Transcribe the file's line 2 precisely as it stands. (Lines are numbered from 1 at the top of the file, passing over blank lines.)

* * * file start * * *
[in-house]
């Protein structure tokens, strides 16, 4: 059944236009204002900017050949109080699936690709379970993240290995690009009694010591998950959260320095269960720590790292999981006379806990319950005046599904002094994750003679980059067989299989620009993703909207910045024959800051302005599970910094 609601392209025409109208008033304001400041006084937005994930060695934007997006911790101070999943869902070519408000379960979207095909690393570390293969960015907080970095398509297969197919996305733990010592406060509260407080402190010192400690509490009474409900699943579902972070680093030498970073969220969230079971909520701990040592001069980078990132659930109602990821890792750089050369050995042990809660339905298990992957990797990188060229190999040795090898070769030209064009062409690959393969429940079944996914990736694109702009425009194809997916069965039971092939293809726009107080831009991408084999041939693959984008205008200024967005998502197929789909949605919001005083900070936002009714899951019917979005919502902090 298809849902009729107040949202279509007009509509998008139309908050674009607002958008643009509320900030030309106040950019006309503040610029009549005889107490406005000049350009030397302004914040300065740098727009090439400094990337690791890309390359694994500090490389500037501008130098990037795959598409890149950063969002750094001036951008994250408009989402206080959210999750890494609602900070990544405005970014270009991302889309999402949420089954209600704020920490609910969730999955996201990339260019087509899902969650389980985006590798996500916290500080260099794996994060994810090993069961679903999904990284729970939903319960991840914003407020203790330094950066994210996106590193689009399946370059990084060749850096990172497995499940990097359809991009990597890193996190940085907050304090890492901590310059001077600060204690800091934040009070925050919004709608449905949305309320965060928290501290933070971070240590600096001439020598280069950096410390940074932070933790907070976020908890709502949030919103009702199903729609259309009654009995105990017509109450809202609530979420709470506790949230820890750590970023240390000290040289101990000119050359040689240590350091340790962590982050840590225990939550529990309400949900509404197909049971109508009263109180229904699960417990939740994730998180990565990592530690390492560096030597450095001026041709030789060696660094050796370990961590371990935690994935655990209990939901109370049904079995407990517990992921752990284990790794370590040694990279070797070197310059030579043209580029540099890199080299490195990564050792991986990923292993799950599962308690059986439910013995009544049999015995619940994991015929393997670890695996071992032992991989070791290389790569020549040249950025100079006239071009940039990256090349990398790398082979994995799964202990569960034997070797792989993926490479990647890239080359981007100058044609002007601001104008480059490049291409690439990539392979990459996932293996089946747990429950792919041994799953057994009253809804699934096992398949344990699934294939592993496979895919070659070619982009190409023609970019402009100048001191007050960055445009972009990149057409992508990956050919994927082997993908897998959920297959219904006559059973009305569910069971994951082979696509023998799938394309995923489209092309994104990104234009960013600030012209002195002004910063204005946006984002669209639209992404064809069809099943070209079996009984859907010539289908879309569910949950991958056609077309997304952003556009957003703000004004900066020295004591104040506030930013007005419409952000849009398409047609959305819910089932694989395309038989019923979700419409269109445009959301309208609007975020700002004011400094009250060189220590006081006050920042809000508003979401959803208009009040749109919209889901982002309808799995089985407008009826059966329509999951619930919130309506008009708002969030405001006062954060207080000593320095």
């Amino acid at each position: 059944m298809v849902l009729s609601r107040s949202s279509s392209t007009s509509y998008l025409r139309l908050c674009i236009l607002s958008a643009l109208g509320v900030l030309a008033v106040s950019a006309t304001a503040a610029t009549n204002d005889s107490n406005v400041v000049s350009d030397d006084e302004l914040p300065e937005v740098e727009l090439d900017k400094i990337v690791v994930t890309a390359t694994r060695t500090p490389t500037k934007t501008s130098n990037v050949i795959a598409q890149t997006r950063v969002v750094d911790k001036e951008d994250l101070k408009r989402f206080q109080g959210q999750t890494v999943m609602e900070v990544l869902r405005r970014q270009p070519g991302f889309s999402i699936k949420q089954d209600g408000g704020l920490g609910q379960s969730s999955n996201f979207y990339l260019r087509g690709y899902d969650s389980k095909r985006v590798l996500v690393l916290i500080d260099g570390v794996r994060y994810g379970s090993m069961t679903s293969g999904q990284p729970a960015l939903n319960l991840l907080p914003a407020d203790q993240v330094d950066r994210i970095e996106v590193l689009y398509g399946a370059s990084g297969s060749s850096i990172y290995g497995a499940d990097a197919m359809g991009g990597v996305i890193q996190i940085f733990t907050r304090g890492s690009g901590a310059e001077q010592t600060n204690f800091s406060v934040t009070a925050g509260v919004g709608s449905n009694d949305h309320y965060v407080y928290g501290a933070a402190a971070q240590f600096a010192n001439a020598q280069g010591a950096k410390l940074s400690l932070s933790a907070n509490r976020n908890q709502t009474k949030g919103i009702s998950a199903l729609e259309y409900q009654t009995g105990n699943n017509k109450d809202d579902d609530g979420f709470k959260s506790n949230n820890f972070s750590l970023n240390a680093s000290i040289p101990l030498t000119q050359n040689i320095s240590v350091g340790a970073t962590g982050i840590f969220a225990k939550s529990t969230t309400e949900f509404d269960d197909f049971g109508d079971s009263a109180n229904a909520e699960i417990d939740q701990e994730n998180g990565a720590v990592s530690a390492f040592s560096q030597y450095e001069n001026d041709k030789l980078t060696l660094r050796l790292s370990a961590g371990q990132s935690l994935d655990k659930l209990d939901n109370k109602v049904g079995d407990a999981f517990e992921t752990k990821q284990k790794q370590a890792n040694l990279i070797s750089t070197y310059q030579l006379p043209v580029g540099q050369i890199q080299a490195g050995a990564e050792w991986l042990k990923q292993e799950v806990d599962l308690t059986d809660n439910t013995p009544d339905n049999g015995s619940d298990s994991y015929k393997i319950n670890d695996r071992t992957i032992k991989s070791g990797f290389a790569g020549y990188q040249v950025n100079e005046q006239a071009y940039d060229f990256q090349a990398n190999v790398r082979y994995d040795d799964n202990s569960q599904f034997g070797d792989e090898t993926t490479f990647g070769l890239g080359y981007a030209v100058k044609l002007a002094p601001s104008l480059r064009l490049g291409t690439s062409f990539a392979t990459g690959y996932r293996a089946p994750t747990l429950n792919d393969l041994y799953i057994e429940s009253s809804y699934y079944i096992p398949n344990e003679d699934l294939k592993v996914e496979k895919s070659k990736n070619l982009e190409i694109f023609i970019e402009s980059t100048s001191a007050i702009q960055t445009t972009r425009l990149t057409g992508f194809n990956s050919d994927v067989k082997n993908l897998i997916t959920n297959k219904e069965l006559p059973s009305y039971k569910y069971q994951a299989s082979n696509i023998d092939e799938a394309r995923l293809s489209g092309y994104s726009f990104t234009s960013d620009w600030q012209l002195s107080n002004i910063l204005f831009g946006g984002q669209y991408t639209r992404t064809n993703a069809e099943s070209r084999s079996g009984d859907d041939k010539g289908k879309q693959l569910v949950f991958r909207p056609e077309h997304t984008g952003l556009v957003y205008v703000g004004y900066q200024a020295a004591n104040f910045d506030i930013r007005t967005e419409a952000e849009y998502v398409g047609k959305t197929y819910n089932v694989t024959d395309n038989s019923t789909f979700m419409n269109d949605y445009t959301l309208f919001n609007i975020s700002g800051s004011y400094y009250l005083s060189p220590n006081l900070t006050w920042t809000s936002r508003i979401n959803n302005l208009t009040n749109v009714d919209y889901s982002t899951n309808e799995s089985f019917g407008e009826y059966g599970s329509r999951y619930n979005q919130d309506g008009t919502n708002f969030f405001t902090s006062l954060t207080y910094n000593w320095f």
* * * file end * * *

């Protein structure tokens, strides 16, 4: 059944236009204002900017050949109080699936690709379970993240290995690009009694010591998950959260320095269960720590790292999981006379806990319950005046599904002094994750003679980059067989299989620009993703909207910045024959800051302005599970910094 609601392209025409109208008033304001400041006084937005994930060695934007997006911790101070999943869902070519408000379960979207095909690393570390293969960015907080970095398509297969197919996305733990010592406060509260407080402190010192400690509490009474409900699943579902972070680093030498970073969220969230079971909520701990040592001069980078990132659930109602990821890792750089050369050995042990809660339905298990992957990797990188060229190999040795090898070769030209064009062409690959393969429940079944996914990736694109702009425009194809997916069965039971092939293809726009107080831009991408084999041939693959984008205008200024967005998502197929789909949605919001005083900070936002009714899951019917979005919502902090 298809849902009729107040949202279509007009509509998008139309908050674009607002958008643009509320900030030309106040950019006309503040610029009549005889107490406005000049350009030397302004914040300065740098727009090439400094990337690791890309390359694994500090490389500037501008130098990037795959598409890149950063969002750094001036951008994250408009989402206080959210999750890494609602900070990544405005970014270009991302889309999402949420089954209600704020920490609910969730999955996201990339260019087509899902969650389980985006590798996500916290500080260099794996994060994810090993069961679903999904990284729970939903319960991840914003407020203790330094950066994210996106590193689009399946370059990084060749850096990172497995499940990097359809991009990597890193996190940085907050304090890492901590310059001077600060204690800091934040009070925050919004709608449905949305309320965060928290501290933070971070240590600096001439020598280069950096410390940074932070933790907070976020908890709502949030919103009702199903729609259309009654009995105990017509109450809202609530979420709470506790949230820890750590970023240390000290040289101990000119050359040689240590350091340790962590982050840590225990939550529990309400949900509404197909049971109508009263109180229904699960417990939740994730998180990565990592530690390492560096030597450095001026041709030789060696660094050796370990961590371990935690994935655990209990939901109370049904079995407990517990992921752990284990790794370590040694990279070797070197310059030579043209580029540099890199080299490195990564050792991986990923292993799950599962308690059986439910013995009544049999015995619940994991015929393997670890695996071992032992991989070791290389790569020549040249950025100079006239071009940039990256090349990398790398082979994995799964202990569960034997070797792989993926490479990647890239080359981007100058044609002007601001104008480059490049291409690439990539392979990459996932293996089946747990429950792919041994799953057994009253809804699934096992398949344990699934294939592993496979895919070659070619982009190409023609970019402009100048001191007050960055445009972009990149057409992508990956050919994927082997993908897998959920297959219904006559059973009305569910069971994951082979696509023998799938394309995923489209092309994104990104234009960013600030012209002195002004910063204005946006984002669209639209992404064809069809099943070209079996009984859907010539289908879309569910949950991958056609077309997304952003556009957003703000004004900066020295004591104040506030930013007005419409952000849009398409047609959305819910089932694989395309038989019923979700419409269109445009959301309208609007975020700002004011400094009250060189220590006081006050920042809000508003979401959803208009009040749109919209889901982002309808799995089985407008009826059966329509999951619930919130309506008009708002969030405001006062954060207080000593320095």